Employers that use a third-party vendor or consumer reporting agency to perform background checks on applicants or employees must comply with the Fair Credit Reporting Act (FCRA). They can do so by supplying the applicant or employee with the required written consumer report disclosure. If an employer does not comply with this requirement, they are putting themselves at risk of considerable liability.
Courts have seen a considerable uptick in FCRA actions since the Ninth Circuit Court of Appeals issued several decisions affecting FCRA actions. For example, the Ninth Circuit’s decisions clarified the requirements for compliant consumer report disclosures. In addition, the FCRa provisions that impose automatic penalties of $100-$1,000 per violation may have significantly increased lawsuits, not including the attorneys’ fees and possible punitive damages. There is also a statute of limitations of two years and a statute of repose of five years which puts companies with a high turnover rate at a higher risk of being sued.
Fortunately, companies can easily avoid these types of lawsuits by complying with the FCRA requirement to provide a consumer report disclosure. However, businesses must follow the requirements carefully. Companies must ensure that the disclosure form follows the requirements. Furthermore, they should review documents from background check vendors or consumer reporting agencies. This step is crucial because the company using the forms maintains all liability for failures to comply with the FCRA.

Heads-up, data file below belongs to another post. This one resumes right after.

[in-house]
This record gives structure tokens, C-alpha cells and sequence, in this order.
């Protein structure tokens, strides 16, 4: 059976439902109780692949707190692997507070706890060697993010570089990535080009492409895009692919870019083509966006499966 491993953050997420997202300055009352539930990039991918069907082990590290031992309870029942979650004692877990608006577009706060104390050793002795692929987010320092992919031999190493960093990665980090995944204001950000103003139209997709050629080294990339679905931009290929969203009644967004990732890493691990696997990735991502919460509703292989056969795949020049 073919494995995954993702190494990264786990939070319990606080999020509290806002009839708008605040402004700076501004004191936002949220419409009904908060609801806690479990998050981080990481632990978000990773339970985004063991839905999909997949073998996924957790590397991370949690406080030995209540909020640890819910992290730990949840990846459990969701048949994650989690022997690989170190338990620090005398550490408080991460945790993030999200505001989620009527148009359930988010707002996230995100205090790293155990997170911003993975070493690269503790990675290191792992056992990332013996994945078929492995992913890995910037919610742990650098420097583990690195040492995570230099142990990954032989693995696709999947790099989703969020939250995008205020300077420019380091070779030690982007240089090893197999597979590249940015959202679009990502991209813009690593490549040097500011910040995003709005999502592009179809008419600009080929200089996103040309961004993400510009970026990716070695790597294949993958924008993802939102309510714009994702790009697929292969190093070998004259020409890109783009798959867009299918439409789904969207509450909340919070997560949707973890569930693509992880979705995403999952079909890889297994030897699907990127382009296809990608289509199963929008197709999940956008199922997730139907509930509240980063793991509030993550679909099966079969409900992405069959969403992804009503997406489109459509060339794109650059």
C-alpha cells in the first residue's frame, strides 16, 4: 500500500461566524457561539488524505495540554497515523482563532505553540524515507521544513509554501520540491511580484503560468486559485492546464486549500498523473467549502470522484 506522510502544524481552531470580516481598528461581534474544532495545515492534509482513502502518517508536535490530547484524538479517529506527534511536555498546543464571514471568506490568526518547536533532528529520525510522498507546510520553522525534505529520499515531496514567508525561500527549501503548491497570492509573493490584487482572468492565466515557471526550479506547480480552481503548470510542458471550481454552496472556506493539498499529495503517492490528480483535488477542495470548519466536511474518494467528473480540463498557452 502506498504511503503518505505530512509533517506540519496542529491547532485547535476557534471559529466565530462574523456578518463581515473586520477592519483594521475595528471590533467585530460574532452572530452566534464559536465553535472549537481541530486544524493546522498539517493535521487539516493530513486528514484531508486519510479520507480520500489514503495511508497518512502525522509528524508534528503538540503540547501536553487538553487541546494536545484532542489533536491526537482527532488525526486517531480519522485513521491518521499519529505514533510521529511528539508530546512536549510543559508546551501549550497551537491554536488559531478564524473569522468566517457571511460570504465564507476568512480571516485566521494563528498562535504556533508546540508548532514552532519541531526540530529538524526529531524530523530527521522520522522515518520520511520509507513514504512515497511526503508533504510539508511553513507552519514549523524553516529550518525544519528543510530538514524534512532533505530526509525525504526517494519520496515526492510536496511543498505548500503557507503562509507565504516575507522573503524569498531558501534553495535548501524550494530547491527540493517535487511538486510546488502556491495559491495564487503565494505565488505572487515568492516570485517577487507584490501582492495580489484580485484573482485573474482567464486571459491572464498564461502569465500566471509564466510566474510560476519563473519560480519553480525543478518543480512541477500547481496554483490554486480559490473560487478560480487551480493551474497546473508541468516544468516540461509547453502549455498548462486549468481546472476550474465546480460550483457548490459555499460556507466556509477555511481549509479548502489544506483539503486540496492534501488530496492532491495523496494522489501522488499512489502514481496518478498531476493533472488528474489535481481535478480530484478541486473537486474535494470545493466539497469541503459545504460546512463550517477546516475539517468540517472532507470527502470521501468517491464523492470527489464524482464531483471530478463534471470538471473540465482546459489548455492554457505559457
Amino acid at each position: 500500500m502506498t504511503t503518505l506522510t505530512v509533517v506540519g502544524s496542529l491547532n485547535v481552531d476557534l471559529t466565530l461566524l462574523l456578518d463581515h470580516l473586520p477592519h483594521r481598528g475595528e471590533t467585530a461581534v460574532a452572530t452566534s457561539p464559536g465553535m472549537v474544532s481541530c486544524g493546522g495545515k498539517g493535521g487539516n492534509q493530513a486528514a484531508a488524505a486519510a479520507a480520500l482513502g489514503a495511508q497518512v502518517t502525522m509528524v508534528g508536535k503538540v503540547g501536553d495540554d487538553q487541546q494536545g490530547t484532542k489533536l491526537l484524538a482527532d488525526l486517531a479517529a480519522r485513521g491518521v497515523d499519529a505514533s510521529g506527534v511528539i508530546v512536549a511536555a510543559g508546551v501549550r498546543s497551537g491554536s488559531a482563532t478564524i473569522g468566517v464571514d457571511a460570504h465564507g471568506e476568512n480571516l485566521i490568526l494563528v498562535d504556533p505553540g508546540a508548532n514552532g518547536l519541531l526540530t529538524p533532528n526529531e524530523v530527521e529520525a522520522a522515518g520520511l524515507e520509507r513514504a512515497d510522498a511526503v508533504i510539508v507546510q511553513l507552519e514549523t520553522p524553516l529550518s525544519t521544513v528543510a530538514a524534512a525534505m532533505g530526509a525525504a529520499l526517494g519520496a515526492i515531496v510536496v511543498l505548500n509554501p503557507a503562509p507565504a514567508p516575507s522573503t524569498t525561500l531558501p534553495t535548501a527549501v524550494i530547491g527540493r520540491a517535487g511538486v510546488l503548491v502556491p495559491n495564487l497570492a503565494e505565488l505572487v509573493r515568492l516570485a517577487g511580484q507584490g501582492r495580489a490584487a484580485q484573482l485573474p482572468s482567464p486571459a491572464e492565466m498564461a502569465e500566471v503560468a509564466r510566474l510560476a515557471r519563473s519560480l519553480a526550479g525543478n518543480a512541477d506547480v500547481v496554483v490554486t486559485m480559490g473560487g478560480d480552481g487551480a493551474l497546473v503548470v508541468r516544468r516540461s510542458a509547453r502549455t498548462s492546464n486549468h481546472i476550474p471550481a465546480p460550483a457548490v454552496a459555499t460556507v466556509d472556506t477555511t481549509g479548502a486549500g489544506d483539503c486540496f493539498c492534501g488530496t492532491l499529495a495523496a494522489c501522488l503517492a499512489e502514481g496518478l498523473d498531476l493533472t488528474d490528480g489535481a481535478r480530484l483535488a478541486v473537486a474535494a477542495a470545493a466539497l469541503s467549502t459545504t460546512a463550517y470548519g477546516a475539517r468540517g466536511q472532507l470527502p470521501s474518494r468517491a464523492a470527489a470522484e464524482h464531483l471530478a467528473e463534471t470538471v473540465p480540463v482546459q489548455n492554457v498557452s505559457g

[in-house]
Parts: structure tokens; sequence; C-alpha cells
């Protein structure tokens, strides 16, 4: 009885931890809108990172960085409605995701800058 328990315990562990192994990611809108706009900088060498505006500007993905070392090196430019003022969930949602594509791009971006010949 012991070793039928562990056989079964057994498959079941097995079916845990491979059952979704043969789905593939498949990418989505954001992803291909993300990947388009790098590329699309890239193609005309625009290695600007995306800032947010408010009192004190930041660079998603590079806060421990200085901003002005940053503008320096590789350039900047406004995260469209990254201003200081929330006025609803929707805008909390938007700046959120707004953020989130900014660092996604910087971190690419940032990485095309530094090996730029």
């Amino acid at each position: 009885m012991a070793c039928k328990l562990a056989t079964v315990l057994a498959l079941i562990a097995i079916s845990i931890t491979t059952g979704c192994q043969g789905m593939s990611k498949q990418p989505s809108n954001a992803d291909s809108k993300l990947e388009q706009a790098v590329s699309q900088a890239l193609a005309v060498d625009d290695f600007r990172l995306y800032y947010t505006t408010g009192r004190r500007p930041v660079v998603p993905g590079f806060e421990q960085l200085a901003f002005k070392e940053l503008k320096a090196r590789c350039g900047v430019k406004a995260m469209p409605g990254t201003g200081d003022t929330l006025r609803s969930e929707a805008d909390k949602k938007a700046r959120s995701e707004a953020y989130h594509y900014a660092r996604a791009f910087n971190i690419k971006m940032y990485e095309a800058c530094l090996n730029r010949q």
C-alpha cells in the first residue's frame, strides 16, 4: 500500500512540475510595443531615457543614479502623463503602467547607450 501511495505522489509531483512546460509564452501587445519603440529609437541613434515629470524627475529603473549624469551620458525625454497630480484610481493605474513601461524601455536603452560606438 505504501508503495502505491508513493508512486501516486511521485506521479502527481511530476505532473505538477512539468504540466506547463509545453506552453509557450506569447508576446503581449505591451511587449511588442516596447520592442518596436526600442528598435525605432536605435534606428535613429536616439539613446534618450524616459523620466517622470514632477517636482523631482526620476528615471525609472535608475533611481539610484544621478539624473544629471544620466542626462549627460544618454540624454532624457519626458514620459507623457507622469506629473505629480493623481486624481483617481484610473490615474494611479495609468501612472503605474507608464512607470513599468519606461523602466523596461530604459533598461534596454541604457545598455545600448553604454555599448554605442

Businesses must inform the applicant or employee that they wish to request a report. This step is crucial for complying with the FCRA requirements for consumer report disclosures. Furthermore, the disclosure must be “clear and conspicuous,” and in a document consisting solely of the disclosure itself.
To be “clear and conspicuous,” disclosures must be readily understandable to a non-professional reader. Therefore, it cannot contain complicated jargon or phrasing. It must also be noticeable, which is to say not in a small font or hidden on the backside of another page.
The second requirement explains how the disclosure must not include irrelevant information. This requirement means no extraneous information beyond the minimum required to communicate the disclosure. However, there are limited exceptions to this rule.
The liability presented by non-compliant FCRA disclosures has grown in recent years. However, remaining compliant may prove easier by working with a trusted employment screening provider. The right provider will ensure compliance, stay up-to-date with the ever-shifting regulations, and ensure your company issues proper disclosures without hassle.
Pre-employ makes background checks easy and reliable. Speak with a compliance expert today.